Alternatives to Leaf Pick Up

by Mindy MacLaren

It’s October, leaves are falling, and residents will be looking to clean up their yards. Each Fall, and to a degree, in the Spring, thousands of bags of leaves and yard debris are put to the curb to be taken to landfills by local garbage service companies. Penfield has already undertaken steps to make itself more sustainable, but leaf pick up does not appear to be on the horizon. Offering alternatives to leaf removal service is important for those residents who would like it as well as for the health of the environment.

In addition to organic leaf matter going into landfills, the thousands of pounds of plastic bags they are collected in go in as well. Photo credit: M.MacLaren

Yard waste is reusable as well as compostable, yet it makes up more than 13% of our nation’s solid waste. 33 million tons of yard waste per year are dumped, taking up valuable landfill space and adding to the methane emissions already coming out of these locations (Methane is one of the most potent greenhouse gasses with serious global-warming potential).

Additionally, fallen leaves can serve as habitat for all kinds of life forms from gnats to salamanders to butterflies to frogs to Bumble Bees.

While some of us see them as pests to be controlled, without bugs, “we might all be dead” declares National Geographic’s Simon Worall. Insects create the biological basis for all terrestrial ecosystems, processing nutrients, pollinating plants, spreading seeds, maintaining soil health, controlling the population of other insects, and providing a food source for other organisms. When bagged and tossed into the garbage, we lose millions of insects that are necessary for a healthy planet.

Helpful Options for Fall Leaf Removal

Recycling turns leaves and yard debris into sustainable, healthy solutions.

1). Compost your leaves. Suggestions on how to compost can be found here and here.

2) Mowing DRY leaves into small pieces provides nutrients to lawn and garden. Several recent studies have shown that this practice reduces weed growth in future years.

3). Grasscycling: grass clippings are 85-90% water and provide a significant amount of nutrients, making them great fertilizer. Research done at Michigan State University shows that growth is better when grass clippings and leaves are mulched all across the lawn.

4). Use an electric leaf blower or a rake to move leaves.

Burning leaves creates air pollution that can cause breathing problems for all of us, but most especially for those with pre-existing health issues; in Penfield, burning leaves is illegal.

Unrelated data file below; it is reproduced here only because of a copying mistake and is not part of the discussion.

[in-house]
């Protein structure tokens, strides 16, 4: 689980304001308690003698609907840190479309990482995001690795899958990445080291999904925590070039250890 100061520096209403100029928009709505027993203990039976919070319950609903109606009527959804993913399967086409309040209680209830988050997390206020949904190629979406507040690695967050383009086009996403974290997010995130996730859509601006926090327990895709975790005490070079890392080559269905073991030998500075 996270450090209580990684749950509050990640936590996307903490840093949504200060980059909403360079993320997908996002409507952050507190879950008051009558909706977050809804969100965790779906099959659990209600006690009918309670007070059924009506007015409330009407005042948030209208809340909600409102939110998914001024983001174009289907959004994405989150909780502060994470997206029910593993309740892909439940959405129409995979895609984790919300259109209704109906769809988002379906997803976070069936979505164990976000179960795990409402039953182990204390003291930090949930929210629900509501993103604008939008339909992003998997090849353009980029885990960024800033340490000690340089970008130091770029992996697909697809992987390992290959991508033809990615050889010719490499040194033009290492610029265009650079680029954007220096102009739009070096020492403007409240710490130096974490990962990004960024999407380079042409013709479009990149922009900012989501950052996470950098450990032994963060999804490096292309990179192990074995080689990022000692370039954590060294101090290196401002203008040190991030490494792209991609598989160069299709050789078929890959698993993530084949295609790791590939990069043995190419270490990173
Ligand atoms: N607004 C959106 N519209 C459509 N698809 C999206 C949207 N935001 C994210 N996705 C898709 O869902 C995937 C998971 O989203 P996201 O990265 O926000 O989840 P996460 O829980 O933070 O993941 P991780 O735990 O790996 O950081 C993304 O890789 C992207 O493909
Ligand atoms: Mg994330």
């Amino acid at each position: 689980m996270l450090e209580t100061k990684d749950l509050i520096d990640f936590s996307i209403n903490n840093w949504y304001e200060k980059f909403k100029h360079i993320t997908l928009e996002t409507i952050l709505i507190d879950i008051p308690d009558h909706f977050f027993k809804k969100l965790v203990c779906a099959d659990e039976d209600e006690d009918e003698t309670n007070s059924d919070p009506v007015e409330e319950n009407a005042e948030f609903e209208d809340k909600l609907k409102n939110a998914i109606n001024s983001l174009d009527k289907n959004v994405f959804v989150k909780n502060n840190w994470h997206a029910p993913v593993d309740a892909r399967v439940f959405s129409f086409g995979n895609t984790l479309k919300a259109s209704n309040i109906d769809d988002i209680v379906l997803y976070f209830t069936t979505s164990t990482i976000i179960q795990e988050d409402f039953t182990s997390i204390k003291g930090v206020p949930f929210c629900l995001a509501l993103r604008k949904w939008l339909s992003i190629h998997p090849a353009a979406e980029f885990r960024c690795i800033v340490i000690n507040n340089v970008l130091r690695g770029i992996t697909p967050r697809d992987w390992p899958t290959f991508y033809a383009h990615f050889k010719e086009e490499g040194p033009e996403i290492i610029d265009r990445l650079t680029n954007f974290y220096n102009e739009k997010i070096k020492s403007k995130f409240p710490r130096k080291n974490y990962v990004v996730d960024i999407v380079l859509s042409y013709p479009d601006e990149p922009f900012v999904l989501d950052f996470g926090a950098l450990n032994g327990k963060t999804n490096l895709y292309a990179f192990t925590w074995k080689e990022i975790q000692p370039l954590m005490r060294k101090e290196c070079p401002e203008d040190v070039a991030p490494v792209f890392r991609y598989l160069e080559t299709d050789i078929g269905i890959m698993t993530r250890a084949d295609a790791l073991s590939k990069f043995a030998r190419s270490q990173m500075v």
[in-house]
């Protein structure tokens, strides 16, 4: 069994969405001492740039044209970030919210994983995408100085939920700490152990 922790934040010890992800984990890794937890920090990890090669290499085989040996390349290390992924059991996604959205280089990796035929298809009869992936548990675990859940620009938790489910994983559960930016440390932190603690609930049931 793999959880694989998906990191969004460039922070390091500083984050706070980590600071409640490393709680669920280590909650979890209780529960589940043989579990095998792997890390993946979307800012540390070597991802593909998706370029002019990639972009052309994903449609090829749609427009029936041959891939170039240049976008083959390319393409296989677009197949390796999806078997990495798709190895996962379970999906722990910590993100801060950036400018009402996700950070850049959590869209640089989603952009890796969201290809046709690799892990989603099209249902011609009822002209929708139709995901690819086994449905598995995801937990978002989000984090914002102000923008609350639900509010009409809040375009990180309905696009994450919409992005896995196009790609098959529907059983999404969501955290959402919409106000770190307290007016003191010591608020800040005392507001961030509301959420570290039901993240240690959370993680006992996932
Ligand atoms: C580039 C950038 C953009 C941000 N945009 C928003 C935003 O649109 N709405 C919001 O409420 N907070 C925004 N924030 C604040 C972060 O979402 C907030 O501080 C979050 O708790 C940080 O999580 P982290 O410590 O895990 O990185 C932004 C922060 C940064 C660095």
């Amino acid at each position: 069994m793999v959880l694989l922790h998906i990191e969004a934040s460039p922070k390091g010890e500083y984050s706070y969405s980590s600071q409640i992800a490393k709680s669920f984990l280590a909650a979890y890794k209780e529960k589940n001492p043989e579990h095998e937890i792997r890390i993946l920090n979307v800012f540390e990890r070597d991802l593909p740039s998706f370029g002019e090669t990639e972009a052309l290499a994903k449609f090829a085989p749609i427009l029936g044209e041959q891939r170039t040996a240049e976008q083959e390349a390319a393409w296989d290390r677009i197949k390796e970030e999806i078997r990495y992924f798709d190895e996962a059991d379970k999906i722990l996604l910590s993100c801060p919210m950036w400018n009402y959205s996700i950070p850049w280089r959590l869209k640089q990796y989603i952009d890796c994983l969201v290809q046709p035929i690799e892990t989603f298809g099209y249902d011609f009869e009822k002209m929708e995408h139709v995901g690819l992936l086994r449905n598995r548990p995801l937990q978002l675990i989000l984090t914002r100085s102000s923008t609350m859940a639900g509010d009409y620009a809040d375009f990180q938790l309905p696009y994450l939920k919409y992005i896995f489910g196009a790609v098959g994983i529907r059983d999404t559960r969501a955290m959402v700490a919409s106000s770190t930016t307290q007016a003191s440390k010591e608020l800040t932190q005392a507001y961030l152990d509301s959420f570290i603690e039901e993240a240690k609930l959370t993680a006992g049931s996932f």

Leaf Drop Off

In lieu of an actual leaf pick up service in Penfield, I’d like to suggest a town-wide leaf drop off option offered. It would be much more cost-effective than the purchase of a vehicle and the “man” hours required to do this job, but would fill the need that a third of Penfield residents would like offered and would be a much more sustainable option than is currently in practice. The parking lots behind the Clark House and next to Town Hall are already used for the piling of mulch, so these areas make sense for use for contained composting of organic yard matter. (Penfield does offer a recycling event, though for “yard brush” only…no leaves or grass clippings). As with the mulch, the leaf compost would be available to residents who want to use it.

I agree with Supervisor LaFountain that residents are free to choose what to do with the keeping of their own yards, and I appreciate that he offered similar suggestions about composting leaves as I have above, however, it seems to me that until an alternative option to leaf pick up is found, this topic will continue to be a yearly issue. I am aware that people will still bag and throw out their leaves, but with a simple alternative option available, more residents will take advantage of it, less plastic will go into landfills, more beneficial organisms will survive, and Penfield can add another environmentally sustainable achievement to its current list of things to be proud of.

Sources:

http://www.cityofypsilanti.com

http://www.cabinlife.com

http://www.1stoplandscapefl.com

http://www.wemu.org

http://www.purdue.edu

http://www.nationalgeographic.com

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